Gas Condensate Reservoir Performance
- F.B. Thomas (Hycal Energy Research Laboratories Ltd.) | D.B. Bennion (Hycal Energy Research Laboratories Ltd.) | G. Andersen (Chevron/Texaco)
- Document ID
- Petroleum Society of Canada
- Journal of Canadian Petroleum Technology
- Publication Date
- July 2009
- Document Type
- Journal Paper
- 18 - 24
- 2009. Petroleum Society of Canada (now Society of Petroleum Engineers)
- 5.3.1 Flow in Porous Media, 1.7.1 Underbalanced Drilling, 5.4.2 Gas Injection Methods, 4.1.2 Separation and Treating, 5.6.9 Production Forecasting, 5.4.3 Gas Cycling, 5.2 Reservoir Fluid Dynamics, 1.7.5 Well Control, 5.5.8 History Matching, 5.2.1 Phase Behavior and PVT Measurements, 4.3.4 Scale, 5.1 Reservoir Characterisation, 5.8.8 Gas-condensate reservoirs, 4.1.5 Processing Equipment, 1.8 Formation Damage, 6.5.3 Waste Management, 1.6.10 Coring, Fishing
- path dependence, bottomhole flowing pressure, gas condensate reservoirs
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Gas condensate reservoirs exhibit complex coupling between phase behaviour, interfacial tension, velocity and pore size distribution. Appropriate characterization of the in situ fluids and relevant flow testing can provide valuable insight into gas condensate reservoir forecasting. The following insights were obtained during the course of this testing:
- The importance of path dependence was shown to be significant when creating equilibrium phases below saturation pressure for use in quantifying phase interference. Differences, due to compositional path, in API gravity of liquids in solution were quantified to be as much as 10 degrees, with molecular weight differences over 110 daltons.
- End-point saturations, such as trapped gas and residual condensate saturation, are sensitive to the level of interfacial tension (IFT). Critical condensate saturation was less sensitive to IFT (pressure).
- The two-phase injection approach and the protocol whereby explicit measurement of relative permeability is performed provide a very thorough gas-condensate reservoir data set, which are amenable for use in simulation and reservoir production forecasting.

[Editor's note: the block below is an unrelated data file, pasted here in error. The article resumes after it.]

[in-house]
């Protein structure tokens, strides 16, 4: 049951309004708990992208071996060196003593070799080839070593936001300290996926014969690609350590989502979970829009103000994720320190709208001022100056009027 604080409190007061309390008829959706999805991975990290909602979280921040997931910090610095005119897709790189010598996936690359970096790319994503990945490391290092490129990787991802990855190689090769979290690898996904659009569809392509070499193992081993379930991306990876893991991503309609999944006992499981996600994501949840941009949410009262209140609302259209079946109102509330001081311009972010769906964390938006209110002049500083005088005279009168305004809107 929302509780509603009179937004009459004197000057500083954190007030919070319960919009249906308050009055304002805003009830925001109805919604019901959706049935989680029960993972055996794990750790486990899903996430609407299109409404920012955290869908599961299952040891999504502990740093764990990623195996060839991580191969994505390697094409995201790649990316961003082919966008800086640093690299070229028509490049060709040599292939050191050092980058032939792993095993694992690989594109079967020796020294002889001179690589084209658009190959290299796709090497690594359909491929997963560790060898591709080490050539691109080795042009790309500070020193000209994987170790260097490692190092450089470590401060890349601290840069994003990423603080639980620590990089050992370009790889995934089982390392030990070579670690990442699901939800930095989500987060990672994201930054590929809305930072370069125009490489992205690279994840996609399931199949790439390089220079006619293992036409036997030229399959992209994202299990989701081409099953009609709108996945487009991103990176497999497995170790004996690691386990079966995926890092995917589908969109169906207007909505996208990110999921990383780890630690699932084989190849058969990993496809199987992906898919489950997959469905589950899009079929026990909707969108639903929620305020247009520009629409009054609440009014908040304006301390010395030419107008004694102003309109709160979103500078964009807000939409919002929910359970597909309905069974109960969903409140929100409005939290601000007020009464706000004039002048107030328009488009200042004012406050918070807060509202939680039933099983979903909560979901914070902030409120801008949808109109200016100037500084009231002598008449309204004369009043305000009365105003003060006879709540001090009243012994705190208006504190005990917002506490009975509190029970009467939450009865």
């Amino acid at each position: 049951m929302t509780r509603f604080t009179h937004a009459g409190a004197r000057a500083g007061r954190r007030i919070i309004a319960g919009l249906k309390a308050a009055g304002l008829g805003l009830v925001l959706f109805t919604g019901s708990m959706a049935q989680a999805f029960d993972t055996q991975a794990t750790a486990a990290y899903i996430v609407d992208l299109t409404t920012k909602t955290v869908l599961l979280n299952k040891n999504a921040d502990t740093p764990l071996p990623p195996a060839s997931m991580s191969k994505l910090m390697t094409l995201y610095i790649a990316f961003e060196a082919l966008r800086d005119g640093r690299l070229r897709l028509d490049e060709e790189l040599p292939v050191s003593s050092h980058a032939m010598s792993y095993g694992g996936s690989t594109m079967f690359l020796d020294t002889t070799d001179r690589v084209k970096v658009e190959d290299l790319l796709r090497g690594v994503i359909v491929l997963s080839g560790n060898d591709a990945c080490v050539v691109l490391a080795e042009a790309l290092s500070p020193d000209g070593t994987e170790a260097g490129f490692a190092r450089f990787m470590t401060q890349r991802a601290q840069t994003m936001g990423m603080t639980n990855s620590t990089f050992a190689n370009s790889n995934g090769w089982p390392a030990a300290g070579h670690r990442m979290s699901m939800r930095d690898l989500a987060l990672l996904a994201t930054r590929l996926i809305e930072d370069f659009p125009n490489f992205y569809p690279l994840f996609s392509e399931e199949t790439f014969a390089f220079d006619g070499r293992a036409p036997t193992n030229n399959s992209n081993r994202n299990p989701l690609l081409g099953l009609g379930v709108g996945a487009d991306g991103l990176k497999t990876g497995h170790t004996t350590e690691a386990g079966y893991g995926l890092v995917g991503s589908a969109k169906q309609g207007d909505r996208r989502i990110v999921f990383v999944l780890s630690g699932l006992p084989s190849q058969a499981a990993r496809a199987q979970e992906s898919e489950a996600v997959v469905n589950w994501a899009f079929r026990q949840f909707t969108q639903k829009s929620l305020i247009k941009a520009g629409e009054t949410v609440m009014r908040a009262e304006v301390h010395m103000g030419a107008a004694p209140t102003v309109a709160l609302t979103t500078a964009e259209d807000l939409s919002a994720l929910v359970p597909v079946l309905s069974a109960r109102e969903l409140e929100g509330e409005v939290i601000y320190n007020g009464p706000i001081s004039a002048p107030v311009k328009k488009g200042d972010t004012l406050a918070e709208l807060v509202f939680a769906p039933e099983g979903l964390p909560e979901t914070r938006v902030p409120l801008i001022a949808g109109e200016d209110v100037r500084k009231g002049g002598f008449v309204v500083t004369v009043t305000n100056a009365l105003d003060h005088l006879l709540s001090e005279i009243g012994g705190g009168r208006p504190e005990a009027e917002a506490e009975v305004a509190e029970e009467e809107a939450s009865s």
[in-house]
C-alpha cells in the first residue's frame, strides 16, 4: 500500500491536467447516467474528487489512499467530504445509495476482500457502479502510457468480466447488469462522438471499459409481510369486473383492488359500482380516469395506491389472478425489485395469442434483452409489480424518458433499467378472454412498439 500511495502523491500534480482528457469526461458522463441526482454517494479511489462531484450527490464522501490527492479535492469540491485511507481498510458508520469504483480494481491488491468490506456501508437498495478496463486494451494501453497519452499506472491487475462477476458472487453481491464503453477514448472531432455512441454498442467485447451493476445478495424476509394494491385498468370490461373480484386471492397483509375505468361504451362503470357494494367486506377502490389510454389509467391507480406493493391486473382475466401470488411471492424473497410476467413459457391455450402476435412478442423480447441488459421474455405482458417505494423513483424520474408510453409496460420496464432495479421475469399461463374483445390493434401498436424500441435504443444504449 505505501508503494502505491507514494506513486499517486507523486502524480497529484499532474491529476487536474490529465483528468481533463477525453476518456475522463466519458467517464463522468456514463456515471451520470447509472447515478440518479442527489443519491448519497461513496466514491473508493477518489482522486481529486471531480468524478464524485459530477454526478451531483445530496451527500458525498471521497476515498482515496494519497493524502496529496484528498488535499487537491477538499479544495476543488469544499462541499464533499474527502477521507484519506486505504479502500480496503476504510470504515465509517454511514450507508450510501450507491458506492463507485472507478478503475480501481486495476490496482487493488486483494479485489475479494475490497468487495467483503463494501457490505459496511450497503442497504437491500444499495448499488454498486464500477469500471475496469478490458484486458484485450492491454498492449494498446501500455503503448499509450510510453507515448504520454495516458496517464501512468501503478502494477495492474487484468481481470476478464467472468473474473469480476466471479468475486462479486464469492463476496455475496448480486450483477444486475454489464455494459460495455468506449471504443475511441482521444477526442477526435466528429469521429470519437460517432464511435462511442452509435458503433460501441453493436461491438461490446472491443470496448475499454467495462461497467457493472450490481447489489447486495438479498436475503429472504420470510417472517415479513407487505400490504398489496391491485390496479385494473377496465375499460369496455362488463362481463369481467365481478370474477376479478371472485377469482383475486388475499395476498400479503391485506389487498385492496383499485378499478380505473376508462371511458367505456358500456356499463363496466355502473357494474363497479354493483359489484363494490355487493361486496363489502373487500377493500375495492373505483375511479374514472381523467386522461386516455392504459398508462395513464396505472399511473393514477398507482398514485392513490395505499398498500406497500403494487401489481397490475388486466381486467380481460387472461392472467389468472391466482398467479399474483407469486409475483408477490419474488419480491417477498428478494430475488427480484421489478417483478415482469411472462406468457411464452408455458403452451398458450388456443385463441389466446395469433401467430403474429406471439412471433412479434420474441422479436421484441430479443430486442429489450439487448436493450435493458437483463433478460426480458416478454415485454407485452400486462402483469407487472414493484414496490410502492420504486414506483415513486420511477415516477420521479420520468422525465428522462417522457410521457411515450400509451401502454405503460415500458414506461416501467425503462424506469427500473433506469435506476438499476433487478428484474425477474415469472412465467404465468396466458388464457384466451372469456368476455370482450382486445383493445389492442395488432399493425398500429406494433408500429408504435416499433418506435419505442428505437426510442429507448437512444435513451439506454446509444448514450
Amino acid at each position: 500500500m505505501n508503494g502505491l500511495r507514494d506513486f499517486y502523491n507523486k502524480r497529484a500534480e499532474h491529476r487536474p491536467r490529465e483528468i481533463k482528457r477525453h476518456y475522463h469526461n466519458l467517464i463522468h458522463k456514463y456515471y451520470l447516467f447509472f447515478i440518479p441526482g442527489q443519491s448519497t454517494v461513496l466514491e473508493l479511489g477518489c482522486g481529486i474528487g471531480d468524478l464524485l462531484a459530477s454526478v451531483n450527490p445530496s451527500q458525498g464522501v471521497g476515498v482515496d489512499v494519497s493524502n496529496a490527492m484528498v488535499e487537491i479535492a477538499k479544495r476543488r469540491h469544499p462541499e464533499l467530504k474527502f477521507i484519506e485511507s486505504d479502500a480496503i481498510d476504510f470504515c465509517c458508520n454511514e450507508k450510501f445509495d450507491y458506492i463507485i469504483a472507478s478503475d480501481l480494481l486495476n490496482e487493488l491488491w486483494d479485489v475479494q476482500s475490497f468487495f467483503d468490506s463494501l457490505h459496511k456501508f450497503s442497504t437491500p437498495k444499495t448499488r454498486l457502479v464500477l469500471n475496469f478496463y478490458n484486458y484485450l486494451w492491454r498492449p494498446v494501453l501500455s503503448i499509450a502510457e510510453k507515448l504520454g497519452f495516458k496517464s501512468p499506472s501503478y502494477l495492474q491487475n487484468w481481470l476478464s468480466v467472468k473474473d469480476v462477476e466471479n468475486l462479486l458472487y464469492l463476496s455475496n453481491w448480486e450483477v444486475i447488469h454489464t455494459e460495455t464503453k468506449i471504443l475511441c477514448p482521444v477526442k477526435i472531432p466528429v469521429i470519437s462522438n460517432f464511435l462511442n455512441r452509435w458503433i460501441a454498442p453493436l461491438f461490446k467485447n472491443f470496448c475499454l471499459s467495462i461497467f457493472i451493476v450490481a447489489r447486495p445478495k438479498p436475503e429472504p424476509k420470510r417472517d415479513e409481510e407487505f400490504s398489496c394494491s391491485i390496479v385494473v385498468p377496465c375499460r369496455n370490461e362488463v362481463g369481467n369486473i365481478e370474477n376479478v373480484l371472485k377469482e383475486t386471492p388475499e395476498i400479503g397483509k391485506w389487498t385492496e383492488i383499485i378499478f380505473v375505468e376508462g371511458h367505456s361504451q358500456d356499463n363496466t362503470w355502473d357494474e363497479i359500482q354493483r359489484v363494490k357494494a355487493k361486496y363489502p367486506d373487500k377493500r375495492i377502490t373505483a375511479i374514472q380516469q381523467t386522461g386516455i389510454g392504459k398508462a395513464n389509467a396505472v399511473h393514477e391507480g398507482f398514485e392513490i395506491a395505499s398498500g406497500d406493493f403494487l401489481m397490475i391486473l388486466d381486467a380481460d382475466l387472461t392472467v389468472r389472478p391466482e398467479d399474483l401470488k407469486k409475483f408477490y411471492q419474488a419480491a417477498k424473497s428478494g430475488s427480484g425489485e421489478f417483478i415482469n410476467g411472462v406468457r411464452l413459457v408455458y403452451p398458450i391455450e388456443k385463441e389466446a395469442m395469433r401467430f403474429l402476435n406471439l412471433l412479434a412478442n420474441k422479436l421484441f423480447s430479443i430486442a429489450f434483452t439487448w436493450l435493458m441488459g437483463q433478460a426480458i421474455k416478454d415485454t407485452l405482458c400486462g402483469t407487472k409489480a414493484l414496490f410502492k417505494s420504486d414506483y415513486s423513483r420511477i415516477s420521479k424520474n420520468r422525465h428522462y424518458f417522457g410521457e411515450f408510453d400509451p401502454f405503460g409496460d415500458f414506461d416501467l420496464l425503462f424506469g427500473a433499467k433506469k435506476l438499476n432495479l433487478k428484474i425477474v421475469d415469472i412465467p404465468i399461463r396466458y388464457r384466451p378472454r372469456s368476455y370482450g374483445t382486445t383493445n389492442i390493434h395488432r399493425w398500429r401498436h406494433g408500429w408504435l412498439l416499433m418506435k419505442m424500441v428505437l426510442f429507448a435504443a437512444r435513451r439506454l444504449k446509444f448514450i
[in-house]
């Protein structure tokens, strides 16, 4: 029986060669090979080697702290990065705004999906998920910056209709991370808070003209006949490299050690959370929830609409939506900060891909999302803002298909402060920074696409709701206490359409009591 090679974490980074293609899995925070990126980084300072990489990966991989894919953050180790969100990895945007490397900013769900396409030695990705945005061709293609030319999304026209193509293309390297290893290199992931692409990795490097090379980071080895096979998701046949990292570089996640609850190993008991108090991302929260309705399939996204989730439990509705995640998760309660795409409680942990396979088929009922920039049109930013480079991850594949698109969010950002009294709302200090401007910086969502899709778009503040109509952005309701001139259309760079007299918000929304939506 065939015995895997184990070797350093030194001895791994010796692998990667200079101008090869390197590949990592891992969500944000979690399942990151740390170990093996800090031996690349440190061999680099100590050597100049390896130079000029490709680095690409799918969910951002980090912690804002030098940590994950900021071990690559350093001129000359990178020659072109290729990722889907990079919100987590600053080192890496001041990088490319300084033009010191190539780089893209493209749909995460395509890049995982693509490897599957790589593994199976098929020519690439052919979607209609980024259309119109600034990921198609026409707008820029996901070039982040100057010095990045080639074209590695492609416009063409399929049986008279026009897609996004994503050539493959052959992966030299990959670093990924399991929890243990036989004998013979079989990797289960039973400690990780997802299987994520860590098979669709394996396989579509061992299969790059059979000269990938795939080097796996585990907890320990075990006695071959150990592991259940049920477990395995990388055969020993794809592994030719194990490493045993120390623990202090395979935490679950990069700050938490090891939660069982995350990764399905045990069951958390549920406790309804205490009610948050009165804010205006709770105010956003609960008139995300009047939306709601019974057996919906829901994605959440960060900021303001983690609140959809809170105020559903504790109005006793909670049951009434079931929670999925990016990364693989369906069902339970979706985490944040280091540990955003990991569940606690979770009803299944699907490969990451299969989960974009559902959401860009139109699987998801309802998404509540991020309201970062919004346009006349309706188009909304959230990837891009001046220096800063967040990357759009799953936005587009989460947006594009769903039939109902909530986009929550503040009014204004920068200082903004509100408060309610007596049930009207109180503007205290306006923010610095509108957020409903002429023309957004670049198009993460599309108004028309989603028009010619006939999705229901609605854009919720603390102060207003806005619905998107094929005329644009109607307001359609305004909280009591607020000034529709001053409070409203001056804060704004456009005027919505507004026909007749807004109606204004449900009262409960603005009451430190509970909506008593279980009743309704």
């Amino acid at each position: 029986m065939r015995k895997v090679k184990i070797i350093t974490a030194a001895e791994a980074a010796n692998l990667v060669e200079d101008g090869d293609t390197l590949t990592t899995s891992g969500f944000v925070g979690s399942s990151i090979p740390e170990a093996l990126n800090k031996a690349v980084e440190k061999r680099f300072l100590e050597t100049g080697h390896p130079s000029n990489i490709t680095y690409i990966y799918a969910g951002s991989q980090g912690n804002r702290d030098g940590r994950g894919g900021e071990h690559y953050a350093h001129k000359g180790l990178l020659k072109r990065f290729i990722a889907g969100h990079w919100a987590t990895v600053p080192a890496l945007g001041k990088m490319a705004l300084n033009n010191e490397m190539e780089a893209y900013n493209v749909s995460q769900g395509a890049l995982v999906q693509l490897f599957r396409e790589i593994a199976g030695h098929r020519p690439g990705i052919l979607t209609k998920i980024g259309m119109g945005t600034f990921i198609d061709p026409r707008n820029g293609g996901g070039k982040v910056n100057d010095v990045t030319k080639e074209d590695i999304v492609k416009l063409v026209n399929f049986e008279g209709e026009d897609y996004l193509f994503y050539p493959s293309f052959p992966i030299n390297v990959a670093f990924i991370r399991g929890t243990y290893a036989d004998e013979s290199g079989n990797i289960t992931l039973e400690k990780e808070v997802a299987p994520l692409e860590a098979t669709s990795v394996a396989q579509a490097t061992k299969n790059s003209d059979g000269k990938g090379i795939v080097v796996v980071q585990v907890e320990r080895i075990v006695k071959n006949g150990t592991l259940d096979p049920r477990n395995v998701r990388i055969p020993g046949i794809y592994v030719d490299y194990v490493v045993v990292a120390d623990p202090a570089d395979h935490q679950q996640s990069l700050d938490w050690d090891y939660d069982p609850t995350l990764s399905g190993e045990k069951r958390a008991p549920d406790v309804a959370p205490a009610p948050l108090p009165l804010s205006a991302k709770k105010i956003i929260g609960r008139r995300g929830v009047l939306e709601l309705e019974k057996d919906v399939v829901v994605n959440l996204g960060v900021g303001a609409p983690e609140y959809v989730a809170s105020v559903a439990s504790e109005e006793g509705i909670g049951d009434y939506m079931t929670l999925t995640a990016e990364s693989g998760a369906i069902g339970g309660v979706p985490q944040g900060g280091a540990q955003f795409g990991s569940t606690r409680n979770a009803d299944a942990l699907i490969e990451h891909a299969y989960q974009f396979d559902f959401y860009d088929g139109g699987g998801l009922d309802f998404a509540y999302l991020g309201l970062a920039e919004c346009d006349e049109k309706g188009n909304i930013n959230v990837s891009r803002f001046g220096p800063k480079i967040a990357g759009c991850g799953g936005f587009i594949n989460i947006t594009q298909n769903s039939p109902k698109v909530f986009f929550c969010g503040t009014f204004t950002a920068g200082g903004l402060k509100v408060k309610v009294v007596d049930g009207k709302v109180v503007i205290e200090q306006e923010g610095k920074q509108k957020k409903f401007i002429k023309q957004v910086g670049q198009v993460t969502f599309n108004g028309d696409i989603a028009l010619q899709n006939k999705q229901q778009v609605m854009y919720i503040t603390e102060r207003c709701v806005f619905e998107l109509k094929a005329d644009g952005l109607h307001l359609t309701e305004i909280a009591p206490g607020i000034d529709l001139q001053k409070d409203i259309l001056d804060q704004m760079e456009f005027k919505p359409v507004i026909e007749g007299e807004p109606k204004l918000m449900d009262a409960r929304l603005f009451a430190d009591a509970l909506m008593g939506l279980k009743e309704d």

This paper discusses performance of gas condensate reservoirs.These reservoirs have a reservoir temperature located between the critical point and the cricondentherm on the reservoir fluid's pressure-temperature diagram. This is the only unique and accurate means of identifying gas condensate reservoirs; any other definition [condensate-gas ratio, C7+ molecular weight (MW) or C7+ API gravity] is specious and ersatz.
In these reservoirs, as the pressure drops, vapour and liquid phases result.Capillary pressure causes phase interference which usually reduces gas productivity. A cross-section of interesting topics that show the complexities of gas-condensate reservoir production have been reported in the literature(1-7). All of the relevant parameters, if well understood, will lead to more accurate evaluation of the amount of hydrocarbon in place, the rate at which the resource can be produced and the optimization strategies as the reservoir matures.
In this paper, retrograde condensate characterization and properties measurement, explicit relative permeability and two-phase dynamic steady-state measurements are discussed. Notwithstanding the very specific nature of this paper in quantifying phase behaviour-fluid flow coupling in the laboratory, it was considered important to provide a short commentary on sampling of gas condensate fluids that form the foundation on which experimental gas condensate testing is built. Extensive treatment of this theme was beyond the scope of the current paper.
Retrograde Condensate Sampling
The bottomhole flowing pressure (PBHF) must be lower than reservoir pressure to induce flow. If the PBHF is less than dew point pressure then liquids drop out in the porous media around the production well. The gas is much more mobile than the condensate and, therefore, the gas-condensate ratios (GCR) exhibited at surface are commonly higher than that of the reservoir fluid.
A further complication of this problem is that the composition of the surface liquid also changes. When the PBHF is above dew point, the MW of the surface liquid is the highest. Figure 1 shows the change in composition incident to decreasing bottomhole pressure.
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